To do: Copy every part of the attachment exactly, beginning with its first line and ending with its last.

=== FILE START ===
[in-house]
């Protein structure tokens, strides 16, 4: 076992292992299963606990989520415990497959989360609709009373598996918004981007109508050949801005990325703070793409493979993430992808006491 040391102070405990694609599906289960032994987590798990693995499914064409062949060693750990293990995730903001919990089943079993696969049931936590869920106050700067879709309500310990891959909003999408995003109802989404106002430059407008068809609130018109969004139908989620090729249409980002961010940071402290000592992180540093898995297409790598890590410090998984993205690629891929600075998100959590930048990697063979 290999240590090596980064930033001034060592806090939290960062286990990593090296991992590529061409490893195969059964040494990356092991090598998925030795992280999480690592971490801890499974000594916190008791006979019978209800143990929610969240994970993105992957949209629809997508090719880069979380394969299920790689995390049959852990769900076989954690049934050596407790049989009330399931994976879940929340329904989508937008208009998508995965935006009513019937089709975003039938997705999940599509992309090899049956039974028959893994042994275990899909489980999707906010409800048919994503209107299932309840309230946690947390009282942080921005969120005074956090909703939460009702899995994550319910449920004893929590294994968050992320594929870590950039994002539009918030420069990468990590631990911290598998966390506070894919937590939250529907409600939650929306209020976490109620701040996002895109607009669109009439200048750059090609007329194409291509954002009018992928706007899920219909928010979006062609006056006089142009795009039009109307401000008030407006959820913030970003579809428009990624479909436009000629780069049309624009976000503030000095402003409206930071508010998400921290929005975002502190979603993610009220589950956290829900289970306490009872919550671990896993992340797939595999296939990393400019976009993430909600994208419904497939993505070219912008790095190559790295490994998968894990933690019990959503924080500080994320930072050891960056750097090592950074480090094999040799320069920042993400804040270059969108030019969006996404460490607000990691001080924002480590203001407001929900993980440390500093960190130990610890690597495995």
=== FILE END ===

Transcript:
[in-house]
């Protein structure tokens, strides 16, 4: 076992292992299963606990989520415990497959989360609709009373598996918004981007109508050949801005990325703070793409493979993430992808006491 040391102070405990694609599906289960032994987590798990693995499914064409062949060693750990293990995730903001919990089943079993696969049931936590869920106050700067879709309500310990891959909003999408995003109802989404106002430059407008068809609130018109969004139908989620090729249409980002961010940071402290000592992180540093898995297409790598890590410090998984993205690629891929600075998100959590930048990697063979 290999240590090596980064930033001034060592806090939290960062286990990593090296991992590529061409490893195969059964040494990356092991090598998925030795992280999480690592971490801890499974000594916190008791006979019978209800143990929610969240994970993105992957949209629809997508090719880069979380394969299920790689995390049959852990769900076989954690049934050596407790049989009330399931994976879940929340329904989508937008208009998508995965935006009513019937089709975003039938997705999940599509992309090899049956039974028959893994042994275990899909489980999707906010409800048919994503209107299932309840309230946690947390009282942080921005969120005074956090909703939460009702899995994550319910449920004893929590294994968050992320594929870590950039994002539009918030420069990468990590631990911290598998966390506070894919937590939250529907409600939650929306209020976490109620701040996002895109607009669109009439200048750059090609007329194409291509954002009018992928706007899920219909928010979006062609006056006089142009795009039009109307401000008030407006959820913030970003579809428009990624479909436009000629780069049309624009976000503030000095402003409206930071508010998400921290929005975002502190979603993610009220589950956290829900289970306490009872919550671990896993992340797939595999296939990393400019976009993430909600994208419904497939993505070219912008790095190559790295490994998968894990933690019990959503924080500080994320930072050891960056750097090592950074480090094999040799320069920042993400804040270059969108030019969006996404460490607000990691001080924002480590203001407001929900993980440390500093960190130990610890690597495995």